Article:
Redesigns or remodels can leave homeowners with a hole in their pocket. What start as great ideas can quickly snowball into significant expenses. But sprucing up your home doesn’t have to come with a hefty price tag. Here are some home improvement projects that aren’t incredibly time consuming and can easily be accomplished for less than $100 each.
1. Closet Organization. Consider adding bins and drawers to your closet space to keep your clothes organized and to brighten your mood.
2. Outdoor Walkways. Adding a stone or wood path in your yard is an inexpensive way to liven up an outdoor space.
3. Climate Control. Not only are programmable thermostats inexpensive, but they will also save you money down the road by controlling your home’s energy output.
4. Easy Backsplash. Peel-and-stick backsplashes are simple, inexpensive and look just as professional as traditional grout and tile or stone installations.
5. Update Lighting Fixtures. Remove your old and dated light fixtures and replace them with options that are inexpensive, yet stylish.
6. Upgrade Your Bathroom. Installing new shelves, adding a new coat of paint or displaying new art can transform your bathroom from boring to beautiful.
7. Kitchen Cabinet Painting. Consider painting the top and bottom half of your kitchen cabinets with two complimentary colors to add dimension and depth.
8. Install Track Lighting. Add track lighting under your cabinets to brighten the room.
9. Entryway Ideas. Add hooks/hangers, benches and overhead storage space to create a welcoming entryway for you and your guests.
10. Hardware Upgrade. Replace your drawer and door handles/knobs with fresh designs to spice up your living space.
HOME OFFICE DECOR
As more people are transitioning to working from home in some capacity, the need for a well-designed home office is paramount. Having a space where you feel comfortable and motivated will lead to increased productivity and happiness. To create the perfect home office space, consider the following tips:
Comfort is Key. Sitting upright at a desk may lead to fatigue, so every home office should have a place to get comfortable. Add a comfy chair or small sofa (with an ottoman to kick your feet up) for a nontraditional workspace, helping spark creativity.
Embrace Your Windows. You may be tempted to place your desk in the corner, but consider having it sit in front of the window, parallel to the panes. This allows you to have the benefit of natural light when working, providing a nice view of the outdoors to keep your mind clear.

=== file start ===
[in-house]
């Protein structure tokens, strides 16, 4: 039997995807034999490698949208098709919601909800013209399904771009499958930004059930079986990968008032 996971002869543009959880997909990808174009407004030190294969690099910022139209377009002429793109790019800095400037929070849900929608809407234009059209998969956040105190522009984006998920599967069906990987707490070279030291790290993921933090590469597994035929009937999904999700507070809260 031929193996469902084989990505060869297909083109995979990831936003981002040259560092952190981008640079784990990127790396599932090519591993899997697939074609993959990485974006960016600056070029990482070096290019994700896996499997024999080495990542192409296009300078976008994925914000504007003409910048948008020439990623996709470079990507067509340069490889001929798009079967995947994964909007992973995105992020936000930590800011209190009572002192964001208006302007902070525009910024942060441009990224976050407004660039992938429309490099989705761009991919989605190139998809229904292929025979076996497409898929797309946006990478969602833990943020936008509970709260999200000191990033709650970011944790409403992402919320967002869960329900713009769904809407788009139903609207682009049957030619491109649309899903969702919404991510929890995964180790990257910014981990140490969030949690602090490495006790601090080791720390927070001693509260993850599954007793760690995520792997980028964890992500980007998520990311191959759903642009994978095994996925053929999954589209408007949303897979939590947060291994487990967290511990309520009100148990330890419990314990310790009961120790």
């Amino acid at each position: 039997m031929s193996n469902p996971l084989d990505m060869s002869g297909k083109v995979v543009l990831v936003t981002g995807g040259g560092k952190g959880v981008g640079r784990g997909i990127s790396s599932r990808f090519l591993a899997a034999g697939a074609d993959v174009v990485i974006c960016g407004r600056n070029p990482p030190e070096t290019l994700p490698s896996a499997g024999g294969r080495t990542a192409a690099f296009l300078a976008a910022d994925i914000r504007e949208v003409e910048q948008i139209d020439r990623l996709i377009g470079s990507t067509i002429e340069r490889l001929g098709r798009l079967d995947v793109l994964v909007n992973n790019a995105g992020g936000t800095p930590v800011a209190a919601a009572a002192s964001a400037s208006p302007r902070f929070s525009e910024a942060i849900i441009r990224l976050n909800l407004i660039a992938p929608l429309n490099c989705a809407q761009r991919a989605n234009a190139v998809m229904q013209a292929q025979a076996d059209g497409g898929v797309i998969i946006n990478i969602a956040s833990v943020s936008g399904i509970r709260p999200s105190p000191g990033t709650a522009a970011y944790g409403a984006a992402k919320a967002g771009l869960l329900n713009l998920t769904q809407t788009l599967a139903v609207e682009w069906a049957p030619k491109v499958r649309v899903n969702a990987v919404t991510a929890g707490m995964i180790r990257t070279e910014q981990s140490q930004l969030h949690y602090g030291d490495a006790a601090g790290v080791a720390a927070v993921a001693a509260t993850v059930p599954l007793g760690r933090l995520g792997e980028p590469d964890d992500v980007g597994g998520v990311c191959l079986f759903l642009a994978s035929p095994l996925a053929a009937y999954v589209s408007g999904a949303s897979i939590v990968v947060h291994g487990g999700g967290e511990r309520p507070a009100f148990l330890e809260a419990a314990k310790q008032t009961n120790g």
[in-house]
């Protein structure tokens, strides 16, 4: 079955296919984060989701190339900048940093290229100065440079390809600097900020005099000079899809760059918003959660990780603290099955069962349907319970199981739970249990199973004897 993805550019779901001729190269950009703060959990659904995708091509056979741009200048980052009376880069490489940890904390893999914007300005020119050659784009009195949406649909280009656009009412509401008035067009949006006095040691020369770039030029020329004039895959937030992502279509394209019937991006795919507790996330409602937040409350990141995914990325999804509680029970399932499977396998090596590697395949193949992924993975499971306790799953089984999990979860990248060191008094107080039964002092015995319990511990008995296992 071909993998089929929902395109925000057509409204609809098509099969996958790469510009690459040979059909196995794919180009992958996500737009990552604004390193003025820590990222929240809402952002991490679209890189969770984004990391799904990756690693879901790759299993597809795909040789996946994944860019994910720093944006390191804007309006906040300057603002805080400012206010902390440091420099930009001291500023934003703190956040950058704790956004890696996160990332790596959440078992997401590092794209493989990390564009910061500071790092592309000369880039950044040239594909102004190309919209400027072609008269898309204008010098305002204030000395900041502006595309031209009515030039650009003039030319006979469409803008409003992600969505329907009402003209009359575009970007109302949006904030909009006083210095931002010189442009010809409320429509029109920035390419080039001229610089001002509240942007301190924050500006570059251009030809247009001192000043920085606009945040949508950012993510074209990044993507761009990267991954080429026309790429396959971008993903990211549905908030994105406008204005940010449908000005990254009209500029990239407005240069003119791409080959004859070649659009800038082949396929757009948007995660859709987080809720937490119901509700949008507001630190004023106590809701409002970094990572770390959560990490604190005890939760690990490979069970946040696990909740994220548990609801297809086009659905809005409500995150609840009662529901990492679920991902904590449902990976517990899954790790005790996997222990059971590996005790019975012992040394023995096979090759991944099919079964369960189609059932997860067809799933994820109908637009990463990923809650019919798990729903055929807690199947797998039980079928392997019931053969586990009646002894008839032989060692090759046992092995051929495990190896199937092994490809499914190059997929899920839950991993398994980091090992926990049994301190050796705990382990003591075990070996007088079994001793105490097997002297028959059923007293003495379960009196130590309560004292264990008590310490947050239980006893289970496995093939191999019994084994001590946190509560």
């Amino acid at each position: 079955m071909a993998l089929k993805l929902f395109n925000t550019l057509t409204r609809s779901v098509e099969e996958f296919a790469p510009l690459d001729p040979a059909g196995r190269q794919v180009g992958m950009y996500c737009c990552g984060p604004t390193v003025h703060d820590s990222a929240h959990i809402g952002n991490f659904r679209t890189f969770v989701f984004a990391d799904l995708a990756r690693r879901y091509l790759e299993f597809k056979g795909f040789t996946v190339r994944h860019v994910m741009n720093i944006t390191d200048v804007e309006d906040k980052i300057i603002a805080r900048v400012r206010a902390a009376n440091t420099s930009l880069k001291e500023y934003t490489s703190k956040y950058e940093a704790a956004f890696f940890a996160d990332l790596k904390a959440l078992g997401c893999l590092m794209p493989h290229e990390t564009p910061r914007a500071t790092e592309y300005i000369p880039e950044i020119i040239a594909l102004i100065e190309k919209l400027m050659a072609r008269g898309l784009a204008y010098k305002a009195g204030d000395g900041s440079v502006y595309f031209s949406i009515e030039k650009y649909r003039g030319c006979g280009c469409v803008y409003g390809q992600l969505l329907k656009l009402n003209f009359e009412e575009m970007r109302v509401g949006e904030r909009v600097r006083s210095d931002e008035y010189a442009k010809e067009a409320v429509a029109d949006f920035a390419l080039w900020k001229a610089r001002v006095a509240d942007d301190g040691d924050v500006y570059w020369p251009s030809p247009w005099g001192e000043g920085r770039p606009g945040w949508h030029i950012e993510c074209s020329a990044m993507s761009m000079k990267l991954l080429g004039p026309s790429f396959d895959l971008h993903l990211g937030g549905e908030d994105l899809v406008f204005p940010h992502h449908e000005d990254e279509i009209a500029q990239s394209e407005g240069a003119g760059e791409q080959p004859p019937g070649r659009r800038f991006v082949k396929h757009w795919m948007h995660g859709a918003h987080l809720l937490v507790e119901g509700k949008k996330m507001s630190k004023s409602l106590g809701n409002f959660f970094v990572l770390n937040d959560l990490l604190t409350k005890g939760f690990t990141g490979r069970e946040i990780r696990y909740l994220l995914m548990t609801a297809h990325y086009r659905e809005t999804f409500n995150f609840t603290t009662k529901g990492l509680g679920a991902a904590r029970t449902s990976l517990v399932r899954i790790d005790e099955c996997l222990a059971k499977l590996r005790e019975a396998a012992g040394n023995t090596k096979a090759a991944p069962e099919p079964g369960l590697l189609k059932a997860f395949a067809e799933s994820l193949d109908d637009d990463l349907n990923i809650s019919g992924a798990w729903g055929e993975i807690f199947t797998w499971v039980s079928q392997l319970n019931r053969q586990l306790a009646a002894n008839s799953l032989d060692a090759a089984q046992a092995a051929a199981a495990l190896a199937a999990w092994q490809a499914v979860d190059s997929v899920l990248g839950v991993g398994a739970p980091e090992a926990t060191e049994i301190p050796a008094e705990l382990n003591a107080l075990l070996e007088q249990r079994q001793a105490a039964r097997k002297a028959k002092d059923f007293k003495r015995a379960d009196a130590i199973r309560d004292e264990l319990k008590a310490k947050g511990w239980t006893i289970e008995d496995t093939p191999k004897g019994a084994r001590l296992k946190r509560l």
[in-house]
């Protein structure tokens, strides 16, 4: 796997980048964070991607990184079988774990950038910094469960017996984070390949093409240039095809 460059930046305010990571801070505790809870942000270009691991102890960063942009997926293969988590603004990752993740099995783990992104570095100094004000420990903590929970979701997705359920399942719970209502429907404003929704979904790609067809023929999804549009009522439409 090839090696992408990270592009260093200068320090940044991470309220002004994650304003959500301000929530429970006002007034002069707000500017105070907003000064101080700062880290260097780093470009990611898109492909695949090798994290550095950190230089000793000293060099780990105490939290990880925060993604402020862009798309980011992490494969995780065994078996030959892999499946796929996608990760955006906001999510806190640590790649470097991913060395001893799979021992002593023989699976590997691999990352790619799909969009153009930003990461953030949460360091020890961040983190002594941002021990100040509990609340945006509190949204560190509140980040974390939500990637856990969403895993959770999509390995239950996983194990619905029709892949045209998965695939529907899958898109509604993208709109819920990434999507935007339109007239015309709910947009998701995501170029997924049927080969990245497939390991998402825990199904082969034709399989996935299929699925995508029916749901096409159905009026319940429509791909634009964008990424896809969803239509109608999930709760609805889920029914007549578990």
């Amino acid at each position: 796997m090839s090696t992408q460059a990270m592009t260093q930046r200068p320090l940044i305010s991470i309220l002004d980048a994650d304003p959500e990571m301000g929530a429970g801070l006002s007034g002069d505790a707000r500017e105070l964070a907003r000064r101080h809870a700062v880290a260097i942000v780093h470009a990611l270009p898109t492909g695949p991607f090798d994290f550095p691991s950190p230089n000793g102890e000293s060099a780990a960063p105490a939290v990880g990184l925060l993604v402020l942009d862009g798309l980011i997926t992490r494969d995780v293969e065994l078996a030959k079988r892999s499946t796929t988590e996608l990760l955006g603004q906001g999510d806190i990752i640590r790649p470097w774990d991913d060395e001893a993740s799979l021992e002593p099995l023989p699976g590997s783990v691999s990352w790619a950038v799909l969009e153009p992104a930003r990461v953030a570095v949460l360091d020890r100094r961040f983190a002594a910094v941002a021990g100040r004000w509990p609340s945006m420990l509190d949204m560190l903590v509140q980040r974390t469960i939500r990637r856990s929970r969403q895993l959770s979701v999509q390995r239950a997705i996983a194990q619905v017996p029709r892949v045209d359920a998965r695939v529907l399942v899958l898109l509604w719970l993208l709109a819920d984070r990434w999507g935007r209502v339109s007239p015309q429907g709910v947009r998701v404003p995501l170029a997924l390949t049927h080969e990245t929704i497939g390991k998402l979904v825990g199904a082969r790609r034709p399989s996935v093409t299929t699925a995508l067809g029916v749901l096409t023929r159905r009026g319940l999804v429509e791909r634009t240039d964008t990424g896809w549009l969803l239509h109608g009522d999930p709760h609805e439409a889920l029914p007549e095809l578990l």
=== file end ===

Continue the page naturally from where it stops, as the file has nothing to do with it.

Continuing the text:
Go Green(ery). Adding plants or flowers to your workspace can increase your happiness and your willingness to spend time in your office. Consider populating the office with plants that don’t need water every day, in case you prefer to disconnect from all things work-related on the weekends.
Lamp Lighting. A table lamp is best when working during the darker hours of the day. Strictly using overhead lighting creates an uncomfortable work environment, so supplement with the softer light of a lamp.
Smart Storage. Install magazine racks or wall shelves to declutter your space. Is your home office a converted guest bedroom? Add shelves and drawers to the closet space to decrease the need for storage in your main workspace.
SAFE AND SECURE
Protecting your property—and your loved ones—is a top priority for homeowners. Adding a home security system can provide peace of mind and help ensure the safety of what you hold dear. With current technology, installing security cameras is easier than ever. But owners still need to properly prepare before jumping into the project.
Planning — Owners need to select the right security system to fit their home’s needs. Before purchasing equipment, start by identifying your home’s vulnerabilities and determining key access points. This can help you assess the size and type of security system needed. Also consider the type of security cameras that will be used. From outdoor/indoor to wired/wireless, there are many options to choose from. Proper research and planning will help prevent headaches and save you money when shopping for equipment.
Placement — Every home is different, but the general rule is to always place a camera at your front door and back door, as these are the most common points of entry. Gates or garages are other areas where you may want to install cameras, and keep in mind that some walkways may need more than one camera to properly capture the entire area. Make sure to place the cameras facing slightly downward to accurately detect motion.
Installation — Once you’ve determined where the cameras will go, keep these things in mind. Make sure to mount the cameras out of reach from anyone on foot, as an intruder could otherwise break or disable them. Place the cameras in a position to avoid backlighting and lens flare. This means point the cameras away from areas that may have a strong light/reflection (like the sun or a street lamp) in the background to create a clear view. And ensure the cameras are not able to capture the inside of a neighbor’s property, as this is a privacy violation.